Activist investor Bill Ackman says “of course” he regrets investing in Valeant, the former stock market darling that has been hit with SEC investigations, Senate investigations, and a precipitous decline in its stock price.
“There’s been a lot of brain damage in the last five weeks working with the board,” Ackman said Monday in an interview with CNBC’s Scott Wapner.
Ackman joined Valeant’s board in March as Valeant’s CEO, Mike Pearson, announced his departure from the firm.
Ackman was also asked Monday whether he regretted not selling his shares in Valeant rather than getting even further involved with the company by joining its board.
“Any price would have been better” than Valeant’s current price of about $31, he responded.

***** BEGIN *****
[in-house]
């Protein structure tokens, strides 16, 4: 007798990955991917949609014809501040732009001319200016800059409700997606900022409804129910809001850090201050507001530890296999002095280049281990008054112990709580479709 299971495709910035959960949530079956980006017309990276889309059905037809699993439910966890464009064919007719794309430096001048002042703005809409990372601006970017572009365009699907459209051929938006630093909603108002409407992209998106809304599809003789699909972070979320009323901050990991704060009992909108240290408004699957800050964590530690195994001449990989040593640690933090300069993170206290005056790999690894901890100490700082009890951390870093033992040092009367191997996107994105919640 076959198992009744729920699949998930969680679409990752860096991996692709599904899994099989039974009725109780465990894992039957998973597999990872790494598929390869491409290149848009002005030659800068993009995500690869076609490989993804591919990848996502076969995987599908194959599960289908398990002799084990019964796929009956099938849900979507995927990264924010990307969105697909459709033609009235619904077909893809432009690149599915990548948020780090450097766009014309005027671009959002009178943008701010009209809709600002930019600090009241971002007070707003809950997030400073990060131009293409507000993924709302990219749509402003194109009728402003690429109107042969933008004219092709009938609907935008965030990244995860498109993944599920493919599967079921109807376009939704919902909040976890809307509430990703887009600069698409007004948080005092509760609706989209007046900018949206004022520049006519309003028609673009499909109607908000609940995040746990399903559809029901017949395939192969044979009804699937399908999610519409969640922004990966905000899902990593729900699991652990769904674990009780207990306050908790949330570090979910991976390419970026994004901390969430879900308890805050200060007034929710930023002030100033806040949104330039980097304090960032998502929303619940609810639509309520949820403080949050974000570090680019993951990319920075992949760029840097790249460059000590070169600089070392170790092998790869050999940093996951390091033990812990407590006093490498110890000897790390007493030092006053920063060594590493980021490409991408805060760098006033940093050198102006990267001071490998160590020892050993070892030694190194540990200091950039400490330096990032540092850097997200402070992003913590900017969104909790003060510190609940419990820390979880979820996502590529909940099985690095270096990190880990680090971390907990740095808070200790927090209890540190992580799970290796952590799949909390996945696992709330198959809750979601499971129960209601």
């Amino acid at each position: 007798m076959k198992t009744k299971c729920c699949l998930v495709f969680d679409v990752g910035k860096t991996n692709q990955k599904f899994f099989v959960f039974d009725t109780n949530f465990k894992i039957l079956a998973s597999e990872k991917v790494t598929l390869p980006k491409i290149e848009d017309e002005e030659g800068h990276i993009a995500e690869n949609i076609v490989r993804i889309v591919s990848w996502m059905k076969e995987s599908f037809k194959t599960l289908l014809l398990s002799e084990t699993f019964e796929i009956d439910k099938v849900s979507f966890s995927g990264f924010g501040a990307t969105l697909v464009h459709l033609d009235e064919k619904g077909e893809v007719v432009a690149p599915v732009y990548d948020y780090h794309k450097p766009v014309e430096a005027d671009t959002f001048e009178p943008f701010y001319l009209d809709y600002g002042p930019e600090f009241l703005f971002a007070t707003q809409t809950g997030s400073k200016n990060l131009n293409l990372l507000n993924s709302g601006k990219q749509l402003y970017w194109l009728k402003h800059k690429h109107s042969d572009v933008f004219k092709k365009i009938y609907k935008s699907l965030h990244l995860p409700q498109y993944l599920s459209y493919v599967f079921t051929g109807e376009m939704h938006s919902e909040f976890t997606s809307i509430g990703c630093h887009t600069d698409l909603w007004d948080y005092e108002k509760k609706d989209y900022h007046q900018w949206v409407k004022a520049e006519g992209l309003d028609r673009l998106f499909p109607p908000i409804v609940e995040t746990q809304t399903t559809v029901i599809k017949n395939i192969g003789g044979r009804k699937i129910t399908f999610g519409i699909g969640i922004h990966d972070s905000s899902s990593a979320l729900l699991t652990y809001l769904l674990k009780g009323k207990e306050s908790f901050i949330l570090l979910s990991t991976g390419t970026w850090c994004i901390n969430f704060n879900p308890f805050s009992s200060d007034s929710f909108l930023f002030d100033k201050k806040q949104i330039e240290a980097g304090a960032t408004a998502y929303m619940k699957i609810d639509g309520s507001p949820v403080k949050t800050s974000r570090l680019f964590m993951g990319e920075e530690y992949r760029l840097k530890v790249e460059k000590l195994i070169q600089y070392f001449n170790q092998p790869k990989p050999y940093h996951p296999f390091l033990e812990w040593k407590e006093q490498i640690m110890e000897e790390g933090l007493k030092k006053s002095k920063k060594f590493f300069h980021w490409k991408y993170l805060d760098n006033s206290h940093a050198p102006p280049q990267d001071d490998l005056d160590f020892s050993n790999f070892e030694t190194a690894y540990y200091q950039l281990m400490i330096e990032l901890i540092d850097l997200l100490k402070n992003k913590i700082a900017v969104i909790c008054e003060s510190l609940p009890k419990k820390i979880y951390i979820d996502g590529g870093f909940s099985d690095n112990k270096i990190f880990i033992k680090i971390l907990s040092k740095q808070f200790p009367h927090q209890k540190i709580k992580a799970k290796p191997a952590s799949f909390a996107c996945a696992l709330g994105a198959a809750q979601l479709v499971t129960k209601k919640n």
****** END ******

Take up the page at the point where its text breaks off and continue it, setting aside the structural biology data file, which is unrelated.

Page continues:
Now, he said, he plans to help fix the company and incite a “meaningful” turnaround.
Valeant’s stock has plunged about 86% in the past year and almost 70% since October.
At the annual Berkshire Hathaway shareholder meeting over the weekend, Warren Buffett and Charlie Munger called Valeant a “Wall Street scheme,” enormously flawed, and “a sewer.”
In response to Buffett’s and Munger’s comments, Ackman told CNBC it was wrong to “indict Valeant on the actions of a few people” and “you don’t call Valeant a ‘sewer’ because the company made a mistake.”
Among other things, Valeant has been accused of price gouging -that is, buying drug companies and raising the prices on their products. Ackman, Pearson, and Valeant’s former CFO and interim CEO, Howard Schiller, on Wednesday testified before the US Senate about those accusations.
Asked about that, Ackman told CNBC: “I think it’s wrong to buy a drug and mark the price up 5X.”
Valeant released its 10-K report last week after multiple delays. It revealed that Valeant misstated financials in the first quarter of 2015, which reduces revenue by $21 million but increases profits by $24 million.
It also disclosed the company was undergoing investigations in North Carolina, New Jersey, Massachusetts, and New York.